Cultural shifts have caused a growth in sales of sex toys online. While this is encouraging for brands, it’s also alluring for counterfeiters. Red Points’ market research investigates.
Key research findings:
- Amazon is overwhelmingly the most common platform for sex toy shopping.
- Social media and online marketplaces remain huge counterfeiting threats.
- Sex toy consumers generally don’t search for fakes.
- Men are more likely than women to fall victim to counterfeits
The world is purchasing more sex toys online
The sex toy industry has grown healthily in recent years - a trend which is expected to continue at 7% CAGR to $35.5 billion by 2023, up nearly 50% from $23.7 billion in 2017, per research from TechNavio.
This industrial success is largely attributed to two key demographics. 64% of the growth is expected in the APAC (Asia-Pacific) region, an area of the world that’s been enjoying economic success and increasing disposable income, especially in the middle classes.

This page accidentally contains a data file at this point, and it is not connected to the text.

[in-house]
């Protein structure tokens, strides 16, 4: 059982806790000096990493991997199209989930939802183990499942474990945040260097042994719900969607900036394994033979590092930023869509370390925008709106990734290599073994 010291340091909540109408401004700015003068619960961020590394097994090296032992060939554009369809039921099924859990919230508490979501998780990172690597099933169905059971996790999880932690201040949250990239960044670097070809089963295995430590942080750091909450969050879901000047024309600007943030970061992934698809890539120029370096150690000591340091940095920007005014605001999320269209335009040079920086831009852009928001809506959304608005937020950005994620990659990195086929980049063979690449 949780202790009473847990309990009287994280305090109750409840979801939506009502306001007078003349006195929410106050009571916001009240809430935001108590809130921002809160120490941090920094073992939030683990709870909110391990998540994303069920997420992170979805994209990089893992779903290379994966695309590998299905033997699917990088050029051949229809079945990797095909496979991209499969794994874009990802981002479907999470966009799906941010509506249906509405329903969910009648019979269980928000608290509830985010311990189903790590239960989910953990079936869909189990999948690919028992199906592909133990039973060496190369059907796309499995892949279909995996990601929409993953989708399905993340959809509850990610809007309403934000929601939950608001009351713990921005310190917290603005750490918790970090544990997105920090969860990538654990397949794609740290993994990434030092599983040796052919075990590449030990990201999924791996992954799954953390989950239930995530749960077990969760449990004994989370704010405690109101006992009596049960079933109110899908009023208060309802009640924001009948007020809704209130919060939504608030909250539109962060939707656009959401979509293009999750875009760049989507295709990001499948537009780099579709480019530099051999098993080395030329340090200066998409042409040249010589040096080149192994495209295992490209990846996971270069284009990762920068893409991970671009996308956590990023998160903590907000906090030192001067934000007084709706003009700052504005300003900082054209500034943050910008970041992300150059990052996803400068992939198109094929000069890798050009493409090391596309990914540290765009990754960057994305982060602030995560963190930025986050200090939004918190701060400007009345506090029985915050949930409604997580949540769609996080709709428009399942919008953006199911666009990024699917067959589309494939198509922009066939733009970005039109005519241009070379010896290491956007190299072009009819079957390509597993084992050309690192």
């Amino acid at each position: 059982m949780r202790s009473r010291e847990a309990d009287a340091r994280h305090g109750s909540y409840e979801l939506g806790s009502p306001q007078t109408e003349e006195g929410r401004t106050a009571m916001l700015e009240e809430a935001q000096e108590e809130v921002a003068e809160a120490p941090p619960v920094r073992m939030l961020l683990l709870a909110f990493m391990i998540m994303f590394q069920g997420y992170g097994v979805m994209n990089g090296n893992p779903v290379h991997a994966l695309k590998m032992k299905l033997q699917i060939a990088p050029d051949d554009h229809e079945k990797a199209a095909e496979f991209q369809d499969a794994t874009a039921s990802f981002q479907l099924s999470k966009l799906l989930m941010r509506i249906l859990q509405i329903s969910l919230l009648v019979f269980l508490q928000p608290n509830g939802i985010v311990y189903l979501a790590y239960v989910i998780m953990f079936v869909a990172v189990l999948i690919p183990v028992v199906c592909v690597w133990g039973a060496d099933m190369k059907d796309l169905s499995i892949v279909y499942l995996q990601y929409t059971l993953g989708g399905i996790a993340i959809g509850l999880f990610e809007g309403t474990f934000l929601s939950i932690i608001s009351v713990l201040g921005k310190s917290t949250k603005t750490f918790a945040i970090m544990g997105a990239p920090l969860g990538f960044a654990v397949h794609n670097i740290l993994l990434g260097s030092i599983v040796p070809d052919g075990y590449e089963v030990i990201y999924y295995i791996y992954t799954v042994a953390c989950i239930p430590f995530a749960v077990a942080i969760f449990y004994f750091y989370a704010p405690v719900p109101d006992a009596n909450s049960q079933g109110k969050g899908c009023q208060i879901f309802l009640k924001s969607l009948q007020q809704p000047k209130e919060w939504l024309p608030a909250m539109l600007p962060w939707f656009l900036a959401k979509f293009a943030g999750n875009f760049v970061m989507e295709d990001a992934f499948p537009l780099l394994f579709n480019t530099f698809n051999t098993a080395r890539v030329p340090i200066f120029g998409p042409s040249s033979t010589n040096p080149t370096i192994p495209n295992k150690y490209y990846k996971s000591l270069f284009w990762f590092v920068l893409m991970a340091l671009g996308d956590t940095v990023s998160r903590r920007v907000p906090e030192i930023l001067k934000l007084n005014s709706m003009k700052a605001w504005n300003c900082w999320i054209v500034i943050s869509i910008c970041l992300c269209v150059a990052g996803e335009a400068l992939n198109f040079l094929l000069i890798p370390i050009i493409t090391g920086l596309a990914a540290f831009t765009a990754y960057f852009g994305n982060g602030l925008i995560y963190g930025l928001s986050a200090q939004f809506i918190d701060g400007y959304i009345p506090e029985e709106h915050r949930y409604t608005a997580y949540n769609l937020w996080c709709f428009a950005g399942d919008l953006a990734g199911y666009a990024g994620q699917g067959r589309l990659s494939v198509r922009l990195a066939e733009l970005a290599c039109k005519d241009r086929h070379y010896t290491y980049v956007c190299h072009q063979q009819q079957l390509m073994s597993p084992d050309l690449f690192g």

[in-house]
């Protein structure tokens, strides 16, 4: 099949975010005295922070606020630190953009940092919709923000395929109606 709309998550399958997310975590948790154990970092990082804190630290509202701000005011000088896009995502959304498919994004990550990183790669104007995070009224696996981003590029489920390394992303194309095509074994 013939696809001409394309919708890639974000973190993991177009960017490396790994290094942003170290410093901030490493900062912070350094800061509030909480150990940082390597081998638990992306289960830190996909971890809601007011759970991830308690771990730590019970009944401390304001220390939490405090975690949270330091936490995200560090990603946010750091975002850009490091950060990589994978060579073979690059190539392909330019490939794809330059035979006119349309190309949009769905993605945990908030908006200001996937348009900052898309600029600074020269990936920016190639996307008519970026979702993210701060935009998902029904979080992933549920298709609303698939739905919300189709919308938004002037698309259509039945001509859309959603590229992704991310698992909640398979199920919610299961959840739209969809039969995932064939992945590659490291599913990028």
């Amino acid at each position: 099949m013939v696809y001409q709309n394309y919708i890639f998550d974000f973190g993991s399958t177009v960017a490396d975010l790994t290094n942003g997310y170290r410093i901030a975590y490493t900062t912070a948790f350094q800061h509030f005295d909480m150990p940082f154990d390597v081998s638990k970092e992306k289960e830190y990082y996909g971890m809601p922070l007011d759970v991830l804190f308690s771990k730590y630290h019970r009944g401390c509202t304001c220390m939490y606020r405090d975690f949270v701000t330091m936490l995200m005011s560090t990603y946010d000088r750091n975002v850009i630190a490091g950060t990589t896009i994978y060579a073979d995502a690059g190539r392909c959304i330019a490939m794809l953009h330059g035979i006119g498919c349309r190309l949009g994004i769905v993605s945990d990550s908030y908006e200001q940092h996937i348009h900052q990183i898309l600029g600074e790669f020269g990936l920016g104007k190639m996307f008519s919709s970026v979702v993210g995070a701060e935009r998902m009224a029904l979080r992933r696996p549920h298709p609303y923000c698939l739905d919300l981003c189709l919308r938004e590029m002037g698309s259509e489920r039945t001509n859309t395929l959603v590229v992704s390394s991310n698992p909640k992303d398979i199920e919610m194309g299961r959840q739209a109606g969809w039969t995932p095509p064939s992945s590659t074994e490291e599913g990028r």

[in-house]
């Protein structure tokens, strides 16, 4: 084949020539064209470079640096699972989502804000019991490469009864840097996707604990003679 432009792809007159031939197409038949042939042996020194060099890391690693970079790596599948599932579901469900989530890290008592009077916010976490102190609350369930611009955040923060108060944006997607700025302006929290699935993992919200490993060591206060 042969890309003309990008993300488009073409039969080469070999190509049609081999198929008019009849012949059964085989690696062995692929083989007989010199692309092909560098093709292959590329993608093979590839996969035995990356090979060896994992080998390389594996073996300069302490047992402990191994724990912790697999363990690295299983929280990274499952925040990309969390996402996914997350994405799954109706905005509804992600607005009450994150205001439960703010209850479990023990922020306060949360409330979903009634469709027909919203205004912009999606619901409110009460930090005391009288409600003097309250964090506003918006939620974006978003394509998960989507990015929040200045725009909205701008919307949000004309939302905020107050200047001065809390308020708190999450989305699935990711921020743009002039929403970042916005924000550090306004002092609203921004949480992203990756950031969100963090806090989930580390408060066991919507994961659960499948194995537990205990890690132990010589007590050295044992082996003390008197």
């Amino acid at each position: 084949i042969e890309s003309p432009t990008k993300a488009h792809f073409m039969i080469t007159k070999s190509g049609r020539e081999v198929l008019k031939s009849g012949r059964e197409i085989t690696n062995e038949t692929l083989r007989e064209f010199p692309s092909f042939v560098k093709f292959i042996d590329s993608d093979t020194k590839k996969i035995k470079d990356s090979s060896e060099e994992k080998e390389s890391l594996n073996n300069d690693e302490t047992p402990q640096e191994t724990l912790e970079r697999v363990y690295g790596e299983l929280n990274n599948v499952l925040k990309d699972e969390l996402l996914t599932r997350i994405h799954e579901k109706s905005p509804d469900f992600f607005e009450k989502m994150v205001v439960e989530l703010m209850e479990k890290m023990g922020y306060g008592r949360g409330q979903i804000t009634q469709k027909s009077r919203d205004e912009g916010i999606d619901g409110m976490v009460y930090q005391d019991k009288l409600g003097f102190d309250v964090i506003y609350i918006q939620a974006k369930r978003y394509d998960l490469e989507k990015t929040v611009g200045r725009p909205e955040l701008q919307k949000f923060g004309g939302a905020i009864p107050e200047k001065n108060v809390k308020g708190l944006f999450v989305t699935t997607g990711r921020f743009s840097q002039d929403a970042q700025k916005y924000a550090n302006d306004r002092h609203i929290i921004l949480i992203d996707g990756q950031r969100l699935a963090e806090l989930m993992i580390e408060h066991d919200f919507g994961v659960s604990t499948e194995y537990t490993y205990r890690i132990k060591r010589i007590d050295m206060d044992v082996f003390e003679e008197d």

Secondly, the overall acceptance of LGBT groups in the west is also at a historically high point. In developed nations, the LGBT population is bigger than it’s ever been, and it’s the demographic that purchases sex toys and similar products more than any. This is highlighted as the second key source of growth for the sex toys industry.
Finally, people living in many parts of the world are experiencing a growing openness to experimenting with adult toys - not only those of LGBT identity but people of all sexual orientations. In particular, men are growing as a consumer base for the sex toys industry.
An additional source of growth for the adult toys industry has been the dawn of the internet. Moreso than with other industries, online sales help consumers overcome shyness about buying adult products. Despite the progressive acceptance of sexuality seen in modern times, the social taboo surrounding these products often puts people off from going to brick-and-mortar adult shops. Online shopping and discreet packaging allow people to buy adult products without revealing their purchases to the world.